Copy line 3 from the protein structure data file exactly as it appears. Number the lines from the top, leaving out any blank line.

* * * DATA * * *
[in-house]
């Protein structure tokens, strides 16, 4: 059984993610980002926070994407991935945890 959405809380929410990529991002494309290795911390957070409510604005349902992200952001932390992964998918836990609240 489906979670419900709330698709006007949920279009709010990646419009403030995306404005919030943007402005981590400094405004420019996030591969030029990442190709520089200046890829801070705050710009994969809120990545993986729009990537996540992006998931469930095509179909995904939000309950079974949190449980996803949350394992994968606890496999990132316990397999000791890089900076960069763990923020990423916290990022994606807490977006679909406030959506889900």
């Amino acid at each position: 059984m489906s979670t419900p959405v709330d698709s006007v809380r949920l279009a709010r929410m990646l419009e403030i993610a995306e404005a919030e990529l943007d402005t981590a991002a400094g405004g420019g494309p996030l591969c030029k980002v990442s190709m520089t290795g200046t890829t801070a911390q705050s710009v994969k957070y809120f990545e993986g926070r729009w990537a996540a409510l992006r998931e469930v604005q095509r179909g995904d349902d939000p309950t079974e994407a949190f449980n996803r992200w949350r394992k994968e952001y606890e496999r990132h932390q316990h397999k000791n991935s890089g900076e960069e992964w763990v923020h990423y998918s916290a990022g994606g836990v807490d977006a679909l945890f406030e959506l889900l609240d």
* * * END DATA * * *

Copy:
């Amino acid at each position: 059984m489906s979670t419900p959405v709330d698709s006007v809380r949920l279009a709010r929410m990646l419009e403030i993610a995306e404005a919030e990529l943007d402005t981590a991002a400094g405004g420019g494309p996030l591969c030029k980002v990442s190709m520089t290795g200046t890829t801070a911390q705050s710009v994969k957070y809120f990545e993986g926070r729009w990537a996540a409510l992006r998931e469930v604005q095509r179909g995904d349902d939000p309950t079974e994407a949190f449980n996803r992200w949350r394992k994968e952001y606890e496999r990132h932390q316990h397999k000791n991935s890089g900076e960069e992964w763990v923020h990423y998918s916290a990022g994606g836990v807490d977006a679909l945890f406030e959506l889900l609240d």